Actually, if charging for meals *hadn't* been as successful as it has been, the US network carriers wouldn't have continued to roll it out to more and more routes. They'd simply be offering no meals or far more modest meals than what they sell. I've been very surprised by how many of my fellow passengers on Song have been willing to shell out $7-10 for a meal (even on a flight leaving at 8:30 PM
!) -- but it also seems to me that what Song sells onboard offers value comparable to what you'd see at the airport. Delta's decision to roll out food sales on some of its mainline fleet was directly influenced by the success of food sales on Song.
If you say, "yes, I'd gladly pay $10 more per ticket to get a hot meal" -- well, that's basically what the onboard food sales are all about. You're still paying the same amount of money, and your fellow passengers who didn't really want that meal *don't* have to pay the extra money. Or are you angry that they're not subsidizing the cost of the onboard service you want? There are times (especially early AM
flights) when I'd rather just sleep, and that meal you covet interests me not at all.
The history of the industry in the U.S. since deregulation has shown that for a large number of passengers, the three most important reasons for choosing one airline over another are price, price, and price. Some are willing to pay a *modest* premium for a non-stop flight or preferred time/airport or even what they perceive to be better onboard service, but the size of that premium is small *unless* someone else is paying the bill.
Post-9/11 and in the current industry depression, yields have been decimated because far fewer travelers have been willing to pay high "business" fares for "better" service. Travel budgets at many corporations have been extremely tight (if non-essential travel wasn't frozen completely). Even with broad industry cutbacks, yields are down. A greater percentage of travel is discretionary, and discretionary travel is price-driven. The rise of easy comparison shopping on the internet (Travelocity, Orbitz, Expedia, CheapTickets, etc.), along with the perception (not entirely unjustified) that all the airlines are the same and the fact that air travel is, at is base level, transportation
, has made price competition even more intense.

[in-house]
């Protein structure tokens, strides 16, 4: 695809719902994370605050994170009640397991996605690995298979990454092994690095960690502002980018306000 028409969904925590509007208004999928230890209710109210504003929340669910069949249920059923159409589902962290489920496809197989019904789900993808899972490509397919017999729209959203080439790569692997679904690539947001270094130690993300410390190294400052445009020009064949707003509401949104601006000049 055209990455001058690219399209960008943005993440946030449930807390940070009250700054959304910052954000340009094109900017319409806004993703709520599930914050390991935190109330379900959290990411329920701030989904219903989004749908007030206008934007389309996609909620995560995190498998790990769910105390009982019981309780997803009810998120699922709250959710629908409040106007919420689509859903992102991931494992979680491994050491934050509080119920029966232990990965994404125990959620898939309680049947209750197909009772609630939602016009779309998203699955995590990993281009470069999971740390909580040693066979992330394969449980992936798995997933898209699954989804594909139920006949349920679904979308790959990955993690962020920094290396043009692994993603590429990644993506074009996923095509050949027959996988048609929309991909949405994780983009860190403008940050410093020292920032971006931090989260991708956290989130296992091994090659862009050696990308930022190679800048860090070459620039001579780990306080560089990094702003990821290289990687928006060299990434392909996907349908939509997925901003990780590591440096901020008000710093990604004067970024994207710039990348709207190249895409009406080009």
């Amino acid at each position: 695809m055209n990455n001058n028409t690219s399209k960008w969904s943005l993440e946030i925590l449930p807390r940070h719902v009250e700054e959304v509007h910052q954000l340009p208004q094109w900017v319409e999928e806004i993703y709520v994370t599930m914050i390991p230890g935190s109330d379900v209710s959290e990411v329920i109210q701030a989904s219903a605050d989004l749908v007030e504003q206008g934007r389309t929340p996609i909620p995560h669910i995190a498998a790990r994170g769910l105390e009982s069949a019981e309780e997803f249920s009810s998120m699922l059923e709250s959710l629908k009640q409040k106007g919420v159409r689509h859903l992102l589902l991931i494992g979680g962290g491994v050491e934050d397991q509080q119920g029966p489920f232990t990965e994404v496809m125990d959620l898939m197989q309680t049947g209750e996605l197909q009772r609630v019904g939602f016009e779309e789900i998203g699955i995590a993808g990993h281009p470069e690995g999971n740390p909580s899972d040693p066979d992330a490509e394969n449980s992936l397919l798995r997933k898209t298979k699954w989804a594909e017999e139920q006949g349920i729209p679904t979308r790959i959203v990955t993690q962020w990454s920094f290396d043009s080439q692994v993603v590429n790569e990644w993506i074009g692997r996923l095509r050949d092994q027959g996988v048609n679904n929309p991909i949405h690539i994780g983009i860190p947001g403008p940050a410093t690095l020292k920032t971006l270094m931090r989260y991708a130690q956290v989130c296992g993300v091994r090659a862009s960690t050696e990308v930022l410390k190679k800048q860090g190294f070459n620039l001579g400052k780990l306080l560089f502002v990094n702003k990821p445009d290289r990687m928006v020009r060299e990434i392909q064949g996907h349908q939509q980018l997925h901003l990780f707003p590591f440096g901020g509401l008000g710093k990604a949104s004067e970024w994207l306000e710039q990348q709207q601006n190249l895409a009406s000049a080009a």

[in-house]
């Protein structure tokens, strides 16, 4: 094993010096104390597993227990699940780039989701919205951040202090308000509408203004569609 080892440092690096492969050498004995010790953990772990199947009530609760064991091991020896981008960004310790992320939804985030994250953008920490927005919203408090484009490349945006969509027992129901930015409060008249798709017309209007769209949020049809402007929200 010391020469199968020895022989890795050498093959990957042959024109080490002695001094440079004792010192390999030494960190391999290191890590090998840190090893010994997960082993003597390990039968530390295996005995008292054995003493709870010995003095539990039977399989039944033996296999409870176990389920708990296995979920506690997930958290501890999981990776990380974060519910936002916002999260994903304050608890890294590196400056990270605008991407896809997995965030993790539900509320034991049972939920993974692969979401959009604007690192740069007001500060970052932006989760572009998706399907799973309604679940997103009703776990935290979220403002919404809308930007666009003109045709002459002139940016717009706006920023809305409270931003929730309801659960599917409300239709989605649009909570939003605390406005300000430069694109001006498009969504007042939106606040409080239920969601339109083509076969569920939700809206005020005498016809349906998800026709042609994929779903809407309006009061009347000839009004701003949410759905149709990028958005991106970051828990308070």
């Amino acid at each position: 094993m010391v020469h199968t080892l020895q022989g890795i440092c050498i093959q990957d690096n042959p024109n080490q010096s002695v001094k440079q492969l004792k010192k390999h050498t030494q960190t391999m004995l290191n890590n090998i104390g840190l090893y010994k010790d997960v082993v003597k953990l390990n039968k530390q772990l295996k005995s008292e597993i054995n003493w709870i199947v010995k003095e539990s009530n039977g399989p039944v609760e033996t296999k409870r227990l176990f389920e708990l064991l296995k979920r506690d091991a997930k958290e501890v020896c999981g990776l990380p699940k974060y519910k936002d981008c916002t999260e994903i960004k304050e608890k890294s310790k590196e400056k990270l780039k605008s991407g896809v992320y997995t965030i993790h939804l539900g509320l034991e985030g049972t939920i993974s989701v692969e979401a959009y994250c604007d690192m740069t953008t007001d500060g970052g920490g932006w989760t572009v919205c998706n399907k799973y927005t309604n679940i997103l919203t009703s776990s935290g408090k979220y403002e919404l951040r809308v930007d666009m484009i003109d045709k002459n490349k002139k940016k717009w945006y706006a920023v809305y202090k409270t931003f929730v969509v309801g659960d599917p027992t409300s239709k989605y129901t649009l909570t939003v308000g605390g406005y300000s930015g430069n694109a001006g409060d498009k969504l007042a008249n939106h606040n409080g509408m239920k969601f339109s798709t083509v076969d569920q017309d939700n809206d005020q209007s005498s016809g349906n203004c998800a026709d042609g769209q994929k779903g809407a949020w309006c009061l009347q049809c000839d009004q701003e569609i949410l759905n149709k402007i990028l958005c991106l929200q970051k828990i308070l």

Do not forget that the $10 each way per ticket which you are willing to shell out turns into $80 round-trip for a family of four going to visit family or Mickey. While that may seem like chump change to some of you, that's a lot of money to people who already have to scrimp and save to make ends meet.
Paying for things on airplanes today, with the new technologies out there, is *NOT* a hassle. Song takes credit cards -- the flight attendant just tallies it up on a handheld computer, swipes the card, and hands you a receipt. And on a long flight, you're just sitting there anyway, so what's the big hurry?
Some people (not all) *do* expect the moon for their $99 transcon fare. This is partially the fault of the network carriers for inflating their expectations. To be honest, my expectations are to be transported safely to and from my destination in a reasonably timely manner, to not be treated rudely, and to not be lied to. I don't expect sleeper seats, PTV's, gourmet meals, free booze (though I do believe that airlines egregiously overcharge for alcohol as compared to your local bar), hot towels, etc. I also expect to pay a reasonable fare, and I don't think that $300 for a one-hour flight is "reasonable."
Fares today, on an inflation-adjusted basis, are far, far, far lower than they were 25 years ago (before deregulation). This is indisputable and supported by DOT statistics. Between Boston and Houston (which I travel frequently), $350 r/t (with significant advance purchase, non-refundable, penalties for changes, etc.) was an incredibly good deal 15 years ago. I remember being astounded at finding a $129 one-way fare on "financially-troubled" TWA in 1992. Today, $250 r/t is the *regular* deeply discounted advance purchase fare -- and I paid $98 (before taxes) round-trip between BOS
a number of times last year. I almost felt guilty aside from the facts that (1) the airline willingly sold me those seats and (2) there were empty seats on all the flights save one, which meant the airlines wouldn't have had the revenue otherwise.
And food service wasn't all that in the past, either. I can remember airline meals as a child which were so horrible as to be entirely inedible. One offering on United became the butt of a family joke -- "Turkey Surprise." I was surprised I didn't vomit after the first bite.